Based on the system specifications defined, as well as knowledge acquired through in previous work, hardware and software was designed for develop SPECTRAFISH which intend to be a novel system based in NIR hyperspectral imaging (NIR HSI) for quantitative and non-invasive measurement and visualization of quality and safety attributes of finfish fillets. The Quality Functional Deployment (QFD) methodology was used to efficiently manage the design, building and testing of the prototype. A function means analysis table was used to identify the most suitable components for each function of the prototype based on performance, ease of fabrication and cost. A block diagram was used to map connectivity between the parts of the different sub-systems. System specifications require that the prototype be suitable for food contact, so exterior surfaces are constructed from stainless steel 304, Teflon and glass, the design avoids protuberances and crevices where fish material can accumulate, and enclosures have ingress protection rating of IP66 to facilitate cleaning with a high pressure water jet. The prototype underwent an Operations Qualification testing process in IRIS to establish that all systems were functioning correctly, prior to delivery to CSIC for modelling validation. A further Process Qualification testing process was carried out at CSIC to confirm that the prototype was performing within system specifications.

The final prototype is comprised of a conveyor suitable for the food industry, and cabinets mounted on a frame above the conveyor, housing a focussed diffused halogen lamp, the spectral camera and a touchscreen computer. The spectral camera contains a spectrograph, a high speed camera and a fixed focal length camera lens. A hyperspectral image of 320 x300 spatial pixels and 256 spectral points per pixel is collected from a real-world area corresponding to 750mm along the length of the conveyor. Acquisition of the hyperspectral image is triggered automatically by camera recognition of a Teflon bar across the width of the conveyor, which indicates the beginning of the sampling zone.

An automated acquisition routine acquires bright and dark references, followed by the hypercube. The recently acquired hypercube is then analysed using PLS analysis for several quality parameters appropriate to the fish species being tested, and a logic table is used to apply a single quality index to the fillet based on the combined results of the quality parameters. The raw hypercube data as well as the analysis results are stored online at a Dropbox account, to prevent filling the hard-drive storage of the prototype computer, which would risk slowing the control, acquisition and analysis functions. The acquisition of the hypercube, the analysis of data, the data storage and the User Interface display are run in parallel using a multi-process architecture that makes use of the multicore division of the CPU. The User Interface provides flexible control of the acquisition through reconfigurable settings for the camera. The most recent results are displayed in series, and are accessible through a simple database, with 2D distribution maps of the quality index and of the individual quality parameters, with visual indicators of out of specification samples.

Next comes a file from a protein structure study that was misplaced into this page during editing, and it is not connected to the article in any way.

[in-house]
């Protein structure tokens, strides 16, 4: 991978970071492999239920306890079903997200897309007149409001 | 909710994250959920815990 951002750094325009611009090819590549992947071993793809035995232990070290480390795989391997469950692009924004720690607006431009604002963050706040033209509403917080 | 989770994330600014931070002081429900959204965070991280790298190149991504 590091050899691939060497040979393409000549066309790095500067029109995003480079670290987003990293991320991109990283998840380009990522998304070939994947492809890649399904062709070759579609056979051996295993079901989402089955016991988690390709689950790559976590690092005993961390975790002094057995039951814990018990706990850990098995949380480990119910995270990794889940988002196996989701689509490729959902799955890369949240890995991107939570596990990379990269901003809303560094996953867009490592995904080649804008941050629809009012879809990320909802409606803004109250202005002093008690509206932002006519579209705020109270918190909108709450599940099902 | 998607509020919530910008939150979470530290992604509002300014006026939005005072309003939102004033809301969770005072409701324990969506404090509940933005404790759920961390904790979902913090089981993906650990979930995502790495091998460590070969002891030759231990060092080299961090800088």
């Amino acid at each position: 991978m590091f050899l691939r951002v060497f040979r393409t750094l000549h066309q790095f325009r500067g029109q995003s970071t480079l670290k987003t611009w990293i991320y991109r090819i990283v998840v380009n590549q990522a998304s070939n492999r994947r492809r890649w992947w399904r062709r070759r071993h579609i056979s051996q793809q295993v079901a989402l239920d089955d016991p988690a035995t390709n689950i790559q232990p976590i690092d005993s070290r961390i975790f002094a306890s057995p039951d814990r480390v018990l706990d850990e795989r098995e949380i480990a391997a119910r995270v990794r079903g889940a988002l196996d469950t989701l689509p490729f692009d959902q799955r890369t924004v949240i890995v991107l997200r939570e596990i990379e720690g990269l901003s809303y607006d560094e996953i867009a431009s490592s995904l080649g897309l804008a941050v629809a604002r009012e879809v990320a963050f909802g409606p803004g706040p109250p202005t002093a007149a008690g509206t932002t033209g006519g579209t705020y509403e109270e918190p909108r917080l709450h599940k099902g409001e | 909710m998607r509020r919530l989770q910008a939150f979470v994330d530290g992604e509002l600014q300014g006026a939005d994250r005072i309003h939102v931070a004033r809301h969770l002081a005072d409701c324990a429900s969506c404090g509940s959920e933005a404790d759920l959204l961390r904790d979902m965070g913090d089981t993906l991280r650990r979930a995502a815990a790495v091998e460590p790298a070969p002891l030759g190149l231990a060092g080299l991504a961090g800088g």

The installation of the prototype in the pilot plant facilities at IIM-CSIC was successfully carried out. However, models developed in WP2 were not transferable from UCD instrument to the prototype and so new models were built using samples analysed by the prototype before validation trials.

In particular, in cod, low correlation coefficients (<0,60) were obtained for the chemometric models that predict the three quality parameters, but calibration and cross validation errors were higher in TVB-N (total nitrogen volatile bases) comparing with TVCp (psychrophiles) and TVCm (mesophiles). However, blind validation results demonstrated SP-prototype could distinguish two different quality classes.
In salmon, industrial partners decided to focus the study in fat content as the most relevant parameter. Two different experimental designs for sample acquisition were checked and concluded that models improved when it is guaranteed the match between the spectral data and the analytical result in each sample (from r2=0,680 to r2=0,760). Different spectral pre-processing treatments were compared in the calibration and validation trials. Obtained model with the lower error of prediction (in terms of RMSE) was able to predict 22 out of 30 samples with <15% error and 26 out of 30 with <25%error. Thus, mapping of fat distribution was obtained, thus demonstrating the feasibility of using the pre-competitive hyperspectral imaging prototype to measure fat content in salmon fillets.